Italian Psychology and Jewish Emigration under Fascism From Florence to Jerusalem and New York
Patrizia Guarnieri, Professor of Cultural and Social History at the University of Florence, has just published a book on the fate of the persecuted Jewish psychologists in Italy. The blurb reads:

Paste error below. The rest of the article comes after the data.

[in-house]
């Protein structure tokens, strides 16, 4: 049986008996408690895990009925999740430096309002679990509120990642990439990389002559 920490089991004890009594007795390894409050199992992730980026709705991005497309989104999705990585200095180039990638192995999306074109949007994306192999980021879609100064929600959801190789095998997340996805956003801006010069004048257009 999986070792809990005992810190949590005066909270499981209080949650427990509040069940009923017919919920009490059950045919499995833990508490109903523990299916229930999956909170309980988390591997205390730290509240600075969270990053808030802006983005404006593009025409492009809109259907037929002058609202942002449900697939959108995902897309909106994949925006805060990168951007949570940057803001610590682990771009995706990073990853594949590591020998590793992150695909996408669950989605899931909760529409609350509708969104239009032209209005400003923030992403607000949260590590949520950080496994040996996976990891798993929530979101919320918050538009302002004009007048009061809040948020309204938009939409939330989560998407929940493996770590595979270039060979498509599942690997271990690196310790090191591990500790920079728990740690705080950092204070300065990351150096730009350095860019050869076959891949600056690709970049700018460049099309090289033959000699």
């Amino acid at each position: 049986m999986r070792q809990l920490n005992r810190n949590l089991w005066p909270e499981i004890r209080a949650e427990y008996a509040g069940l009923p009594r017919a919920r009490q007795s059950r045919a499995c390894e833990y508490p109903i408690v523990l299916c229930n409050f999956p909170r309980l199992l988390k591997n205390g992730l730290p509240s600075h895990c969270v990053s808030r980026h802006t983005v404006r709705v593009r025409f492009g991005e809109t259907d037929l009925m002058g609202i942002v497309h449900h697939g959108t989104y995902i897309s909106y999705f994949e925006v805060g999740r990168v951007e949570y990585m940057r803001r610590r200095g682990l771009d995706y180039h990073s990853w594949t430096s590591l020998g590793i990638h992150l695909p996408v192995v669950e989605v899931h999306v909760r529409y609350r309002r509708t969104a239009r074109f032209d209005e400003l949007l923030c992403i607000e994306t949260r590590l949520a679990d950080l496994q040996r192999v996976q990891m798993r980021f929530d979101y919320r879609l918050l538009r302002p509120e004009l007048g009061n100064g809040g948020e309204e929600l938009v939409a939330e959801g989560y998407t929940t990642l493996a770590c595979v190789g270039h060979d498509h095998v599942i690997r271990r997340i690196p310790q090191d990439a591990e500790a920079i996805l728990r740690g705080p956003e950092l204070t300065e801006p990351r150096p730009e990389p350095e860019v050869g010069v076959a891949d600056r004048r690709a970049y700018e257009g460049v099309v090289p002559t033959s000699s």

Fascism and the racial laws of 1938 dramatically changed the scientific research and the academic community. Guarnieri focuses on psychology, from its promising origins to the end of the WWII. Psychology was marginalized in Italy both by the neo-idealistic reaction against science, and fascism (unlike Nazism) with long- lasting consequences. Academics and young scholars were persecuted because they were antifascist or Jews and the story of Italian displaced scholars is still an embarrassing one. The book follows scholars who emigrated to the United States, such as psychologist Renata Calabresi, and to Palestine, such as Enzo Bonaventura. Guarnieri traces their journey and the help they received from antifascist and Zionist networks and by international organizations. Some succeeded, some did not, and very few went back.
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